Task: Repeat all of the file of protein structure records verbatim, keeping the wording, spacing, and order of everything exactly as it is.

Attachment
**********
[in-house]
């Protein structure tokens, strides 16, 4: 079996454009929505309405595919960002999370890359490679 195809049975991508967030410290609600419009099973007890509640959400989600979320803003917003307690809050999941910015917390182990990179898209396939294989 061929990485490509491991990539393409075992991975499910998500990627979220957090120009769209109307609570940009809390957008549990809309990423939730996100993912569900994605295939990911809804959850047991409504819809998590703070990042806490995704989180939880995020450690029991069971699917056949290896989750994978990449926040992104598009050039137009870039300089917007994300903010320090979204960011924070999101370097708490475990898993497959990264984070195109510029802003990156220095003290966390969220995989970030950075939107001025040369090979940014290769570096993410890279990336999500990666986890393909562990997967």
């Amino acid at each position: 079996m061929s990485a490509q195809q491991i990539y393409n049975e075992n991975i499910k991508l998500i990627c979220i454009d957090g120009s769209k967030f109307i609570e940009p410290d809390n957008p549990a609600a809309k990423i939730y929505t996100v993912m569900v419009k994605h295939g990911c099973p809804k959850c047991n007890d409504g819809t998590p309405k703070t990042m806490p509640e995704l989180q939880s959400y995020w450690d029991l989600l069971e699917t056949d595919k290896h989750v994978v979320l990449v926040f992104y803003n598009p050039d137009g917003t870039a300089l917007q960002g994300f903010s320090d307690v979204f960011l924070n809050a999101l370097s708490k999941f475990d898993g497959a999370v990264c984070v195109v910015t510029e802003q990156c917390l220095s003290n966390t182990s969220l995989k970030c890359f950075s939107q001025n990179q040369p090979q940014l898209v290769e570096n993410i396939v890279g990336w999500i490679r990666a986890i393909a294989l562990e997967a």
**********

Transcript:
[in-house]
């Protein structure tokens, strides 16, 4: 079996454009929505309405595919960002999370890359490679 195809049975991508967030410290609600419009099973007890509640959400989600979320803003917003307690809050999941910015917390182990990179898209396939294989 061929990485490509491991990539393409075992991975499910998500990627979220957090120009769209109307609570940009809390957008549990809309990423939730996100993912569900994605295939990911809804959850047991409504819809998590703070990042806490995704989180939880995020450690029991069971699917056949290896989750994978990449926040992104598009050039137009870039300089917007994300903010320090979204960011924070999101370097708490475990898993497959990264984070195109510029802003990156220095003290966390969220995989970030950075939107001025040369090979940014290769570096993410890279990336999500990666986890393909562990997967």
């Amino acid at each position: 079996m061929s990485a490509q195809q491991i990539y393409n049975e075992n991975i499910k991508l998500i990627c979220i454009d957090g120009s769209k967030f109307i609570e940009p410290d809390n957008p549990a609600a809309k990423i939730y929505t996100v993912m569900v419009k994605h295939g990911c099973p809804k959850c047991n007890d409504g819809t998590p309405k703070t990042m806490p509640e995704l989180q939880s959400y995020w450690d029991l989600l069971e699917t056949d595919k290896h989750v994978v979320l990449v926040f992104y803003n598009p050039d137009g917003t870039a300089l917007q960002g994300f903010s320090d307690v979204f960011l924070n809050a999101l370097s708490k999941f475990d898993g497959a999370v990264c984070v195109v910015t510029e802003q990156c917390l220095s003290n966390t182990s969220l995989k970030c890359f950075s939107q001025n990179q040369p090979q940014l898209v290769e570096n993410i396939v890279g990336w999500i490679r990666a986890i393909a294989l562990e997967a």